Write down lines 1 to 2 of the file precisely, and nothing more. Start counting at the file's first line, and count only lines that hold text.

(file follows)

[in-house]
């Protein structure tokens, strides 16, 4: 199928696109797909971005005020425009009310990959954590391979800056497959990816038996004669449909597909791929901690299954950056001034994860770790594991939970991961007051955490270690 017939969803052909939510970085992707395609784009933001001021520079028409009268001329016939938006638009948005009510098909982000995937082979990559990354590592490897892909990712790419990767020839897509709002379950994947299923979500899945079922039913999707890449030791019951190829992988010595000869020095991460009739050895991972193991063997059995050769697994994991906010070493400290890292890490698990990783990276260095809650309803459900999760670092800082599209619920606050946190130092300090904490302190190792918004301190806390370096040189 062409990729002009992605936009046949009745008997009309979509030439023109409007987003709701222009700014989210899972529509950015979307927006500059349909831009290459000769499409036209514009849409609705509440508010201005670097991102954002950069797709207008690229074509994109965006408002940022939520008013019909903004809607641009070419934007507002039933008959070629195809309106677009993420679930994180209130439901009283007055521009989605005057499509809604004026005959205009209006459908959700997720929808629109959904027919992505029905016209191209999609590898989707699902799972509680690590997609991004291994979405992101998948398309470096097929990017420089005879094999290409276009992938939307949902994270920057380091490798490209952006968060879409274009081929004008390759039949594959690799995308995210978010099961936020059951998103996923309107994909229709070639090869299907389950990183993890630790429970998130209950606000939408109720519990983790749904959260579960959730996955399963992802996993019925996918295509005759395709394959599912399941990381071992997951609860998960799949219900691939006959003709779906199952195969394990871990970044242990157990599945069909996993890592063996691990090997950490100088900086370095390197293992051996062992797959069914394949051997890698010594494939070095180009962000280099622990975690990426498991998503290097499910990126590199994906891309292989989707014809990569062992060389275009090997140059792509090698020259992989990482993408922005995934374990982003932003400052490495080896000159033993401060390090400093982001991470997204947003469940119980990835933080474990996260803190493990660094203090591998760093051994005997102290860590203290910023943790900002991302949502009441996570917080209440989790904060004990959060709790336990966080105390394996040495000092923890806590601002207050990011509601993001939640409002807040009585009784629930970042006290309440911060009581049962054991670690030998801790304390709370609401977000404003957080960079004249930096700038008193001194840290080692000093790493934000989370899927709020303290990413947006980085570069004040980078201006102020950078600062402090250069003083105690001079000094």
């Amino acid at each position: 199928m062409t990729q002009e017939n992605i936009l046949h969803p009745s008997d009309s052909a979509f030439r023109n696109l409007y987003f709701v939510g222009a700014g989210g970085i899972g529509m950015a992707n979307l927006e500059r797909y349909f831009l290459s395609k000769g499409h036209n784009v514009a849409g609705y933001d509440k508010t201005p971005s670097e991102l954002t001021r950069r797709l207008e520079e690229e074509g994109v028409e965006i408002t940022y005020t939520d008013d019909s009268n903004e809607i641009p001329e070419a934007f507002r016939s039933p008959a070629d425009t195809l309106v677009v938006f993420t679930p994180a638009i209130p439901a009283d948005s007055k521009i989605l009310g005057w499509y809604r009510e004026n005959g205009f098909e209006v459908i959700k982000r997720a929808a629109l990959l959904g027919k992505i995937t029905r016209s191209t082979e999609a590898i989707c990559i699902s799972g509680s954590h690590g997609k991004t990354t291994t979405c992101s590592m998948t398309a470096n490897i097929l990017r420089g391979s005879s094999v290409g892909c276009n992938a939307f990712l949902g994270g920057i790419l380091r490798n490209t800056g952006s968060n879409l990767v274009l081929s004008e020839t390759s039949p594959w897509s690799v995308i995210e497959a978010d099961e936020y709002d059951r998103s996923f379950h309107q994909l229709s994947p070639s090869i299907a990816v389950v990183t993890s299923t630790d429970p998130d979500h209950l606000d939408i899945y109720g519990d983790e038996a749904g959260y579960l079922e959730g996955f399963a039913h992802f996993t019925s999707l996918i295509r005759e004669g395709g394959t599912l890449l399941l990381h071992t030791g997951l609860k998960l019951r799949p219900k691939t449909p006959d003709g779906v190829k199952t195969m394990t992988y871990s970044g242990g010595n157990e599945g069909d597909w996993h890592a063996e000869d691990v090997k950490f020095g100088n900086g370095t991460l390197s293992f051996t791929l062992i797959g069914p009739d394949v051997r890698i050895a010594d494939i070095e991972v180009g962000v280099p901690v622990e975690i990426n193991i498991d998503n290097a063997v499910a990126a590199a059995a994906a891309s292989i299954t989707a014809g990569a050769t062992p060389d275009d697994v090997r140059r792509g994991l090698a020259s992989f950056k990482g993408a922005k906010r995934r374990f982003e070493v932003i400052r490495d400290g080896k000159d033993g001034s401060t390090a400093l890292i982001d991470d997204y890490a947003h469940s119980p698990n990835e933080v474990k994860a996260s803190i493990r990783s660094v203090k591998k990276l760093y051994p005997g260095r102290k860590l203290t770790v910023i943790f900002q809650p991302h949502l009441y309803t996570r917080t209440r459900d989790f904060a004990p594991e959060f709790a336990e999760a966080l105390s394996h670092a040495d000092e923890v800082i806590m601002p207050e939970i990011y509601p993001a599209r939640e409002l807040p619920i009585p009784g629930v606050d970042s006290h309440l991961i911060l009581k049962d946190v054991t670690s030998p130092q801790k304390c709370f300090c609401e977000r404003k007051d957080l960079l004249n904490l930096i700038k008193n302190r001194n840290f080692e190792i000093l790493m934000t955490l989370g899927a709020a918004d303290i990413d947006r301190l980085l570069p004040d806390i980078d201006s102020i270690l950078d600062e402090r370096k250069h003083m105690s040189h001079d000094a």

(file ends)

[in-house]
């Protein structure tokens, strides 16, 4: 199928696109797909971005005020425009009310990959954590391979800056497959990816038996004669449909597909791929901690299954950056001034994860770790594991939970991961007051955490270690 017939969803052909939510970085992707395609784009933001001021520079028409009268001329016939938006638009948005009510098909982000995937082979990559990354590592490897892909990712790419990767020839897509709002379950994947299923979500899945079922039913999707890449030791019951190829992988010595000869020095991460009739050895991972193991063997059995050769697994994991906010070493400290890292890490698990990783990276260095809650309803459900999760670092800082599209619920606050946190130092300090904490302190190792918004301190806390370096040189 062409990729002009992605936009046949009745008997009309979509030439023109409007987003709701222009700014989210899972529509950015979307927006500059349909831009290459000769499409036209514009849409609705509440508010201005670097991102954002950069797709207008690229074509994109965006408002940022939520008013019909903004809607641009070419934007507002039933008959070629195809309106677009993420679930994180209130439901009283007055521009989605005057499509809604004026005959205009209006459908959700997720929808629109959904027919992505029905016209191209999609590898989707699902799972509680690590997609991004291994979405992101998948398309470096097929990017420089005879094999290409276009992938939307949902994270920057380091490798490209952006968060879409274009081929004008390759039949594959690799995308995210978010099961936020059951998103996923309107994909229709070639090869299907389950990183993890630790429970998130209950606000939408109720519990983790749904959260579960959730996955399963992802996993019925996918295509005759395709394959599912399941990381071992997951609860998960799949219900691939006959003709779906199952195969394990871990970044242990157990599945069909996993890592063996691990090997950490100088900086370095390197293992051996062992797959069914394949051997890698010594494939070095180009962000280099622990975690990426498991998503290097499910990126590199994906891309292989989707014809990569062992060389275009090997140059792509090698020259992989990482993408922005995934374990982003932003400052490495080896000159033993401060390090400093982001991470997204947003469940119980990835933080474990996260803190493990660094203090591998760093051994005997102290860590203290910023943790900002991302949502009441996570917080209440989790904060004990959060709790336990966080105390394996040495000092923890806590601002207050990011509601993001939640409002807040009585009784629930970042006290309440911060009581049962054991670690030998801790304390709370609401977000404003957080960079004249930096700038008193001194840290080692000093790493934000989370899927709020303290990413947006980085570069004040980078201006102020950078600062402090250069003083105690001079000094």